South Sudan

Residents of Juba arrive at the UN compound on December 20, 2013 where they sought shelter
Civilians fleeing the fighting in South Sudan have taken refuge at U.N. peacekeeping bases, including the one in the capital, Juba.
AFP/TONY KARUMBA

Latest South Sudan Fact Sheet

Key Developments

On April 27, the U.S. Government (USG) announced more than $86 million in additional humanitarian funding for South Sudan, bringing the total USG contribution since the beginning of the crisis to nearly $1.6 billion. The funding from USAID's Office of U.S. Foreign Disaster Assistance (USAID/OFDA) and U.S. Department of State's Bureau of Population, Refugees, and Migration (State/PRM) will support life-saving assistance—including logistics, nutrition, protection, and food security and livelihoods support, as well as health, camp management, and water, sanitation, and hygiene services—for internally displaced populations, refugees seeking asylum in South Sudan, and South Sudanese refugees in neighboring countries.

Riek Machar returned to South Sudan’s capital city of Juba and was sworn in as First Vice President on April 26. Government of the Republic of South Sudan President Salva Kiir appointed a Transitional Government of National Unity on April 28. Countrywide relief activities continued uninterrupted as of April 29.


HUMANITARIAN FUNDING FOR THE SOUTH SUDAN RESPONSE

USAID/OFDA

$38,664,077

USAID/FFP

$189,978,217

State/PRM

$46,050,000

Total USAID and State Assistance to South Sudan to date in FY 2016

$274,692,294

Total USAID and State Assistance to South Sudan in FY 2014, 2015, and to date in 2016 (includes funding for South Sudanese refugees in neighboring countries)

$1,582,870,463

*These figures are current as of April 29, 2016

Background

Since gaining independence from Sudan on July 9, 2011, South Sudan has confronted a number of humanitarian challenges, including population movements and returnee integration. Ongoing conflict in Sudan’s Two Areas of Blue Nile and Southern Kordofan continues to result in refugee flows into South Sudan, straining scarce resources. In addition, many of the people displaced by violence in 2011 from areas north of the River Kiir in the disputed Abyei Area continue to reside in South Sudan. In the two and a half years since people of South Sudanese origin began returning from Sudan on a large scale directly before and after independence, vulnerable communities in South Sudan have struggled to accommodate more than 700,000 new arrivals, many of whom are rebuilding lives and livelihoods with few resources from which to draw. Inter-communal violence and general insecurity also persist in several parts of the country, particularly in Jonglei State, where fighting has led to significant displacement and deteriorating humanitarian conditions.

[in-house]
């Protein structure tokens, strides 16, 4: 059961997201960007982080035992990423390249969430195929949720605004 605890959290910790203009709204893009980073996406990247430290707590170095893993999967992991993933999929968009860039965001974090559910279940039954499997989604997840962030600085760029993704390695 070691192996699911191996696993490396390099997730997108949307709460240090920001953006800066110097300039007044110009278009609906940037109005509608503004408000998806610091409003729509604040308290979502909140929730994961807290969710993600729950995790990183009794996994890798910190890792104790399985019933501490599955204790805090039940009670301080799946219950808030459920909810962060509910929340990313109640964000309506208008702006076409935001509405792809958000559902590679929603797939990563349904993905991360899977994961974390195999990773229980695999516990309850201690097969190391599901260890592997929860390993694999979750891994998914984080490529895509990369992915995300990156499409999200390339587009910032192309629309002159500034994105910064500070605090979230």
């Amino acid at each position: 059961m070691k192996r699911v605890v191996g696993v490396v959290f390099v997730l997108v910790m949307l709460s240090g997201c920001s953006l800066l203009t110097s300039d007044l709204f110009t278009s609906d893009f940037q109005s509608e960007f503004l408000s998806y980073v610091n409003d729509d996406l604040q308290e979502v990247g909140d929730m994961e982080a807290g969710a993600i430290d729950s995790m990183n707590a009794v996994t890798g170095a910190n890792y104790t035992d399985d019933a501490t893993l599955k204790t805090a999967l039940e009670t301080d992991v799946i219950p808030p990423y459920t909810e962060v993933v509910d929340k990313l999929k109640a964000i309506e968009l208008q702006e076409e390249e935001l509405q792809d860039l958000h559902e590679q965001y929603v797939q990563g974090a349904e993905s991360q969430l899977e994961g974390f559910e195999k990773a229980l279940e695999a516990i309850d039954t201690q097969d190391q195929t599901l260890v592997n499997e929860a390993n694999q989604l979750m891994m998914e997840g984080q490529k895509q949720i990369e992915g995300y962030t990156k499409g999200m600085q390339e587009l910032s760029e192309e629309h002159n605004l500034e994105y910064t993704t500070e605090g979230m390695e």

Lingering effects from more than 20 years of north-south conflict, poverty, and continued tension with Sudan, which led to a cessation of oil exports in 2012 that damaged South Sudan’s economy, compound the humanitarian situation. Confronting deteriorating economic conditions, populations are less able to cope with shocks and increasingly rely on the humanitarian community for basic food and non-food assistance. However, insecurity, bureaucratic harassment of relief organizations, logistical challenges, and Government of the Republic of South Sudan-imposed restrictions constrain humanitarian activities across the country, hindering the delivery of critical assistance to populations in need.

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Last updated: May 03, 2016

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